My oldest child goes off to college tomorrow. She’s ready. It’s time. I’m ready. It’s right. Then why is this stupid tear crawling down my face?!
The shopping is done, the gear organized and after some girl time getting mani/pedi’s this afternoon we will start loading the car. Whoa…it’s getting real now.
I spent the morning taking care of some last minute paperwork and making sure any final fees are paid, printing receipts. When my girl was little she would have what her dad and I called, “Teeny-tiny-temper-tantrums.” They were not so teeny really. Well, I just had one when the printer was not forthcoming with my receipts. One should not get so bent out of shape over an empty paper tray. I suspect grief.
This next step in her life is a good thing. I know that. But this is also an ending and we’ve had our share of those over the last few years. To be fair, we’ve had new beginnings too, some very good ones. This is one.
“Every end is a new beginning.”
I’m also struggling with the idea that this is not happening the way that it “should.” Her dad should be here. He had an absurdly long reach. How are we going to get things into the cabinet above her closet? He won’t be there to capture the events of the day with his camera. I will try but I tend to forget to take pictures when I get caught up in the moment. There is one shot I would make sure to get though, him kissing her head before we leave. Damn! It won’t happen and I hate it for her!
And then there is the trip home. I can picture what it would be like: he would drive us home, I would be sniffling quietly in the passenger seat and he would say something funny. I would laugh and cry all at the same time comforted by the knowledge that we have each other as we let first this bird fly and in a few years, the next.
So I’ve had to come up with my own plan for getting through. My best friend from high school lives near the college. She will greet me at her front door with a glass of wine and we will have an old-fashioned sleep over. This is the same woman who has been there for so many of my milestones. We took college classes together, I was in her wedding, she was in mine, we celebrated babies together, and she was the one person who I had to have come home with me after my husband’s memorial service. It is appropriate that she will share this milestone with me since my husband cannot.
I will need that time with her to steel myself for the drive home the next day…just me and the empty boxes.
So many of my cohorts are also sending their children – ahem, young adults – off too. There was a lovely brainstorming of ways we could both experience the joy and yet still acknowledge the grief this brings up for us. There is no shame in these mixed emotions. Yes, we can feel excitement for them and for our new level of freedom and shed tears that our babies are no longer babies.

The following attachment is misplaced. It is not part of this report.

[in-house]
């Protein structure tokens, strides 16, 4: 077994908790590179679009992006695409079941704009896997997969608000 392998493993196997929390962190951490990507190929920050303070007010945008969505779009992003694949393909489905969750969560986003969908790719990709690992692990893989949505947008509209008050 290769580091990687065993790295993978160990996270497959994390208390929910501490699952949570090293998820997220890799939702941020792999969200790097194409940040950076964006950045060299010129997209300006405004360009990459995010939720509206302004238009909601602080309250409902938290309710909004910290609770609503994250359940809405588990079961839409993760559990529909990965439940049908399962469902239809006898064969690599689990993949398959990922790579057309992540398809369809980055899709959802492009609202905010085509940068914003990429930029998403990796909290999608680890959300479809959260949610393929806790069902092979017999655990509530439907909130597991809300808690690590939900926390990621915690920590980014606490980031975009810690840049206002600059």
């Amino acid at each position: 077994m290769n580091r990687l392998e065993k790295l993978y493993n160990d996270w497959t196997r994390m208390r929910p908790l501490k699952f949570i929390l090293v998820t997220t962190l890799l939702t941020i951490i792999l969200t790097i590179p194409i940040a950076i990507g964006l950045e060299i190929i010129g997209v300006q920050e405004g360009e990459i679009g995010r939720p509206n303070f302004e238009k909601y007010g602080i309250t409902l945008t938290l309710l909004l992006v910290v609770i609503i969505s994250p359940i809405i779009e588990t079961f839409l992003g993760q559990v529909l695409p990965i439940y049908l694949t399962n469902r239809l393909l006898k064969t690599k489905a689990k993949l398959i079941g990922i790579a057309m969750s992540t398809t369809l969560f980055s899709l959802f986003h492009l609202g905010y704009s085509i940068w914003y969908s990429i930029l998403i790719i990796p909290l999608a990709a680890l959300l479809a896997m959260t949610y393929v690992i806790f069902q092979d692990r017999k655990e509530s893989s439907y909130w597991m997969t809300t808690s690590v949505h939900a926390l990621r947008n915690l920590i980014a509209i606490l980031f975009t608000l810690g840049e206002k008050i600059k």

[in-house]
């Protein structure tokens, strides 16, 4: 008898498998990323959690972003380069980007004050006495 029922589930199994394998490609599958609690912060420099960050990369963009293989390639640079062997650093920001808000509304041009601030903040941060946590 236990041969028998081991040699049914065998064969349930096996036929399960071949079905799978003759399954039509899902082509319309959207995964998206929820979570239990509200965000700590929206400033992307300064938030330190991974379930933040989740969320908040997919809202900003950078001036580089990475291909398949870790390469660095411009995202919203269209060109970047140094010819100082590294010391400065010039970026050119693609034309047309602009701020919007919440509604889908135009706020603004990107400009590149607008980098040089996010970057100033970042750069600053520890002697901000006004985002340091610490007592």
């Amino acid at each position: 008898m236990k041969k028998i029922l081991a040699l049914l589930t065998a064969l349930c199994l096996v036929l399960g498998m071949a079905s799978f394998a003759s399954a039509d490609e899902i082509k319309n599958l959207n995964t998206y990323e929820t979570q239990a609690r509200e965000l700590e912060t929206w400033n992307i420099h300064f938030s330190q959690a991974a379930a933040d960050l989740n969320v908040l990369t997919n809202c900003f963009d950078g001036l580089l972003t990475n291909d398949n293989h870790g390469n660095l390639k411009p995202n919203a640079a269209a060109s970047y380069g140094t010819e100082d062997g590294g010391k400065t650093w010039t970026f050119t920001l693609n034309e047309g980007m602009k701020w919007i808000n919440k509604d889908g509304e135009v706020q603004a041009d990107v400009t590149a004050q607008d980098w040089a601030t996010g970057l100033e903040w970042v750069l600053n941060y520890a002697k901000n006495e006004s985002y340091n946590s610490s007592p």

Here are some ways we decided we can cope:
- Have a good cry; feel it
- Create something: draw, paint, collage, whatever works
- Write about it in a journal or on the back of an envelope; release it.
- Remember - think about how you felt about striking out on your own
- Make a plan: how often will you and your child communicate?
How much does your child think is too much? What vehicles work best (Skype, email, texting, phone calls, etc.)?
- Talk about it with friends in the same position; share what each of you has found that works.
- Consider the young adult your child has become. Jot down a list of his/her positive traits and skills.
- Focus on what your child will be learning in this next phase of his/her life. What are the new skills that he/she will begin learning now?
- Make a scrapbook or a photo-book. I’m a huge fan of Shutterfly photo-books!
- Plan ahead for holiday breaks and summer vacations
- Get ready to send care packages! I have a board on Pinterest specifically for collecting care package ideas.
- Write loving snail mail. Send a letter and when you drop in in the mailbox let go of the need to receive a reply.
- Go somewhere! Take a trip to somewhere new or simply go to a tourist spot in your own town. Send your child a postcard.
- Change the environment when you are ready. Convert the child’s room into a guest room, craft room or office if the time is right.
Above all, remind yourself that this is a good thing. We raise our children with the hope and desire that they will become independent adults one day and that is exactly what they are doing.
What other ideas do you have for holding the grief and the joy of this moment? I’d love to hear about them in the comments.